updated 10:10 pm EDT, Wed August 17, 2011
May be hint of future without 30-pin connector
In addition to winning design patents for the original iPod and iPod Nano along with the fabrication process behind the touchscreen used by the iPad, iPhone and iPod Touch, Apple was awarded a patent yesterday for a feature that has not yet appeared: a method for integrating MagSafe-type connectors into iOS devices. It is unclear if the patent, which was filed for last year, suggests future models with alternate charging schemes or if it was simply a proposal that was ultimately unused.
Apple's proprietary 30-pin dock connector, currently used by all iOS devices, combines power charging, video and audio, and data transfer -- and can be compatible with other connectors through the use of adapters (such as Apple's own VGA and USB adapters). The company is, however, well-known for its quest to make connectors ever smaller and thinner.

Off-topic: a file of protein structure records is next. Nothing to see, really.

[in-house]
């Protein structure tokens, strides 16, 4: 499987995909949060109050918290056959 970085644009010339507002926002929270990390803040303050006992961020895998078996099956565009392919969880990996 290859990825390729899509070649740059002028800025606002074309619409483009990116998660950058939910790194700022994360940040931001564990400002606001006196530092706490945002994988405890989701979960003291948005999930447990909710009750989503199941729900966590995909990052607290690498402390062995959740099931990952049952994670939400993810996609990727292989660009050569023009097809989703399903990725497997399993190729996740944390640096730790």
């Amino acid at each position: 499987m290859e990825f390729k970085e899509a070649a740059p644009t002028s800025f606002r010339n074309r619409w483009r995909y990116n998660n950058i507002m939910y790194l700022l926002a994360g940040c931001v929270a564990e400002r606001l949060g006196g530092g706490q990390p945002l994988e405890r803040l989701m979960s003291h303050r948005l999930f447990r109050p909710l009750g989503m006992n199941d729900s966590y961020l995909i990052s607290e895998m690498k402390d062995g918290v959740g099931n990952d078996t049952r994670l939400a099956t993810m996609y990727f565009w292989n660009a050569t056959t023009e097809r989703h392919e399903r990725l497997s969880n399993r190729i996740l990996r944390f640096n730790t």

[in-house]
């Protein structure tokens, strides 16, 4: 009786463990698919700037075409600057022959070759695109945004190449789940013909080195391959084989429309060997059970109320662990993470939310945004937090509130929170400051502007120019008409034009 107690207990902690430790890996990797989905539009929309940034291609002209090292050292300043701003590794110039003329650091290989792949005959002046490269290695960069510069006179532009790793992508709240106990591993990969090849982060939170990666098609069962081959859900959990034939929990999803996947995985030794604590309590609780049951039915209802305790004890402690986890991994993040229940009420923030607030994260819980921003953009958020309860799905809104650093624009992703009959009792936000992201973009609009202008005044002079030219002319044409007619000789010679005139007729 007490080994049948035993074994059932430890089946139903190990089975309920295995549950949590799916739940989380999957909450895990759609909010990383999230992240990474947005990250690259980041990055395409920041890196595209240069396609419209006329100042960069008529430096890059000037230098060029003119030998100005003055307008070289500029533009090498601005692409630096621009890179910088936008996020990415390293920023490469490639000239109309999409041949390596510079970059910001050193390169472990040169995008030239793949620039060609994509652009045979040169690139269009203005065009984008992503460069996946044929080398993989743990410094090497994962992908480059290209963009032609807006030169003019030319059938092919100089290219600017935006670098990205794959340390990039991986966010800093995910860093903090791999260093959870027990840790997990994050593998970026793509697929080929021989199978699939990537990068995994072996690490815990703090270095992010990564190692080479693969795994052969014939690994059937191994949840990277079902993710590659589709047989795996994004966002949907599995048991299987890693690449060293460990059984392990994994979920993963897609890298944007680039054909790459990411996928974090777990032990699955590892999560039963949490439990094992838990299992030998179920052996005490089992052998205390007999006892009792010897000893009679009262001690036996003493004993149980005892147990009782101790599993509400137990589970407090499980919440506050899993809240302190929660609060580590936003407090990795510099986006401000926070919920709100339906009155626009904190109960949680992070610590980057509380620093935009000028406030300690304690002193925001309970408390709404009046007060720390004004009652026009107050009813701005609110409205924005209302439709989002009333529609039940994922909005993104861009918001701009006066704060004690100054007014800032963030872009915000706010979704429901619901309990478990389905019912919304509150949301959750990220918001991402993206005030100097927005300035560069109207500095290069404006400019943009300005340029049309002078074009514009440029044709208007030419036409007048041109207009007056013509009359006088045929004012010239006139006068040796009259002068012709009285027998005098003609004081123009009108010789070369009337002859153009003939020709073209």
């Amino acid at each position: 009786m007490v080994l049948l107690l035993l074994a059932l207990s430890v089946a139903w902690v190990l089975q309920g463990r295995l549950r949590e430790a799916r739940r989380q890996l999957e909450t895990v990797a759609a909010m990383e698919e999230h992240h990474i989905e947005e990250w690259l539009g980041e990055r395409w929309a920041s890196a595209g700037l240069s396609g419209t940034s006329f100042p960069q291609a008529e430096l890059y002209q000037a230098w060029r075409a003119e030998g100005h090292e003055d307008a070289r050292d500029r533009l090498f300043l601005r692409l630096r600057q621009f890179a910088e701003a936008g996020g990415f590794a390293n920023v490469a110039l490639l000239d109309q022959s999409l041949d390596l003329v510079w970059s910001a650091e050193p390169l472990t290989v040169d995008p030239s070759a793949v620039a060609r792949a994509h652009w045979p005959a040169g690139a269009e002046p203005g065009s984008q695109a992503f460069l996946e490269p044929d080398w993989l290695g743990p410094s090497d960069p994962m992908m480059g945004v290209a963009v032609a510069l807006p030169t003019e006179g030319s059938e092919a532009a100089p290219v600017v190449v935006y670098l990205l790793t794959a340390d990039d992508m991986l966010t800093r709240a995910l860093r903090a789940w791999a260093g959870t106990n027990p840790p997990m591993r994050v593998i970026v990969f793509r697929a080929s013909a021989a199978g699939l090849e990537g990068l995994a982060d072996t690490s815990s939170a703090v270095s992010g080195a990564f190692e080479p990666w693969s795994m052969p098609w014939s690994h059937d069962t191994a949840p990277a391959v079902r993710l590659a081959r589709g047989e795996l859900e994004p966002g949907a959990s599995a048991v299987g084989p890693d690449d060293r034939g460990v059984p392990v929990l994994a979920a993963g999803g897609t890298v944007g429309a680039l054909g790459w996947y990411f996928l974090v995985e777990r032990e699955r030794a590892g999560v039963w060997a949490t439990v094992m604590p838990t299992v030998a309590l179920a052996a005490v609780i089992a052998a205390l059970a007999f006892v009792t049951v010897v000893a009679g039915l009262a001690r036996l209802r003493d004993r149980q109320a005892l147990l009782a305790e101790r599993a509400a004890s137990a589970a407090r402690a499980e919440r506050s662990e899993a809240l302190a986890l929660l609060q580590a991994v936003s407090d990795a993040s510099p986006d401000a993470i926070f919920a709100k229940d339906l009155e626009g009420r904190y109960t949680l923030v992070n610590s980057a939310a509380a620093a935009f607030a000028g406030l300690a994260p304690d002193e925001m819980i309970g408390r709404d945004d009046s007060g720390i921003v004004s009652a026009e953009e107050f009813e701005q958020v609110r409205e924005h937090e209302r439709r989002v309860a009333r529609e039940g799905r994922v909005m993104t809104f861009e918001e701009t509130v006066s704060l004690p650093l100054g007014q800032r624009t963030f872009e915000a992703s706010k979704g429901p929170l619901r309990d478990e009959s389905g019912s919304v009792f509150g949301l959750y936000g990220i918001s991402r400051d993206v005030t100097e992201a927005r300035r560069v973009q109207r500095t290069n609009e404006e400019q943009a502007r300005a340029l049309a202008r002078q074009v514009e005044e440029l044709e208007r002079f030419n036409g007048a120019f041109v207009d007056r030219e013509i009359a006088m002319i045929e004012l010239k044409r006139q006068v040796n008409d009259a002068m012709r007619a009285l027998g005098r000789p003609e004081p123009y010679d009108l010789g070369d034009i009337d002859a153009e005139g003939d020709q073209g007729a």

The patent specifically mentions that the magnetic coupling described in the application "may be a power connector such as the MagSafe" but leaves the door open for other iterations -- for example, a magnetically-secured Thunderbolt port, a smaller connector that is also capable of transferring power, media and data.
It could also be that the company was at one point considering the option of using MagSafe connectors to power future iOS models, separating the data into another port that couldn't itself carry sufficient power to charge all iOS devices, such as a micro-USB port. So far, Apple has not made any moves that would indicate an imminent replacement for the 30-pin dock connector.
The patent is numbered 7,997,906 and lists Apple employees Chris Ligtenberg, John DiFonzo and Bret Degner as inventors. [via PatentlyApple]